A special kind of magic occurs when pigment meets water in Jieting's paintings. Vibrant colors spill right off the canvas and bleeding colors are carefully manipulated to form her figures and further enhance the narratives of her work. She thinks of water as its own medium rather than just a supporting element. Most striking about her watercolor paintings are the strong emotion and expression her feminine subjects exude. She delicately balances the fluid lines of bleeding paint and feminine curves of her subjects with sharp geometric elements. This stark contrast represents an intriguing exploration of the connections between internal emotions of woman and the external cultural representation of woman. As a self proclaimed shy personality, she is able to express her thoughts, ask questions and consider culture through her art, much of which is influenced by her Chinese
upbringing. After attending the Beijing Institute of Graphic Communication she made the difficult decision to leave her friends and family to move to the U.S. Her risk paid off, after furthering her studies at the Rochester Institute of Technology in upstate New York she pursued a successful career in graphics and animation. Her sentiments that 'art has no boundary' reflects her varied skills, she has lent her talents to award winning film and animation projects. In May her work will be shown at the Tokyo International Art Fair. Also on the horizon is a self-published book entitled “You Are Here Today”, a visual journal that reflects on saying goodbye to the imaginative world when one grows up. Currently based in New York City, Jieting is represented by Agora Gallery in Chelsea.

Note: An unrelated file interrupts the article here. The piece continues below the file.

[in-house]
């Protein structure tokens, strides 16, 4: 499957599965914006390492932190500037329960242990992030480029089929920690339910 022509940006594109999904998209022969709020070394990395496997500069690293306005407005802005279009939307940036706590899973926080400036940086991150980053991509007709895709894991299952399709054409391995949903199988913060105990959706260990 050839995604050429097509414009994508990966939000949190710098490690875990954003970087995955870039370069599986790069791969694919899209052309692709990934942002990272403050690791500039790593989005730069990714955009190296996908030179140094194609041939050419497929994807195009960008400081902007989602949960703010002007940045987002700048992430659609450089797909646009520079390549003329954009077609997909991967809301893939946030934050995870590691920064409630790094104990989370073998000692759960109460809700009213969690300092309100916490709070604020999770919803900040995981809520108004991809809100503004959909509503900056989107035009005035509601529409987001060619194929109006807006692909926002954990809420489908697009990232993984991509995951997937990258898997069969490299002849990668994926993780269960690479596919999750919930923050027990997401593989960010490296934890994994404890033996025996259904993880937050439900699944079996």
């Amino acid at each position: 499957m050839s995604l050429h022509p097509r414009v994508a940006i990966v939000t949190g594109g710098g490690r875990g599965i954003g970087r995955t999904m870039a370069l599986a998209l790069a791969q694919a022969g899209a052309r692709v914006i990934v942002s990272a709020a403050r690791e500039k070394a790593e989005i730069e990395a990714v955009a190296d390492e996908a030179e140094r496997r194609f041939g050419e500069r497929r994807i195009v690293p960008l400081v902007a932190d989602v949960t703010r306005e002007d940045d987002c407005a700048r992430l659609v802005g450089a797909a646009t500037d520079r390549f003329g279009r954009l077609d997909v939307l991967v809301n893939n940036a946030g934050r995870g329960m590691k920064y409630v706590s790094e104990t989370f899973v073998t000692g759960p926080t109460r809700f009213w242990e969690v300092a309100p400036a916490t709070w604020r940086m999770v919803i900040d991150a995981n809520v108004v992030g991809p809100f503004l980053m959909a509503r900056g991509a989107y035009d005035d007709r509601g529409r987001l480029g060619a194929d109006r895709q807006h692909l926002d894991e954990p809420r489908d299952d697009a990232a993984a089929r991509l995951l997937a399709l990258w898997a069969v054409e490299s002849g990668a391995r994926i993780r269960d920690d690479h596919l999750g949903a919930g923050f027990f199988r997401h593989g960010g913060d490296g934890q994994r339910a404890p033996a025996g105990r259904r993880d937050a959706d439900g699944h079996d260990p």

What excites you most about creating your art?

I think what excites me the most is that as an artist, you can visually tell your story. I feel like I am an actress behind the stage, my film or painting is the screen. You can share your life and point of view with other people, and everyone views your work differently. It is very interesting to see how people react to your work because nobody feels the same. It feels great to be connected with other people through my art works. I am not a very social person, so my art is my own way to tell my story and express how I feel.

The White Snake  — ink and watercolor on paper

What are some of the most challenging aspects of being an artist and how do
you overcome these challenges?

It took me ten years of education and practice to hone my craft, yet it's really hard to
find a job in the art field, it's even harder to support myself by doing this full time. The art market is extremely competitive, that's the ugly truth. So I had to find another full time job to support my art career. I was feeling anxiety about this and was so eager to market myself. One day, I just stopped marketing myself, and had more time to paint and better myself. The result is I got into the gallery, art fair and am drawing more attention to my work.


In addition to fine art you are also an award winning animator, designer and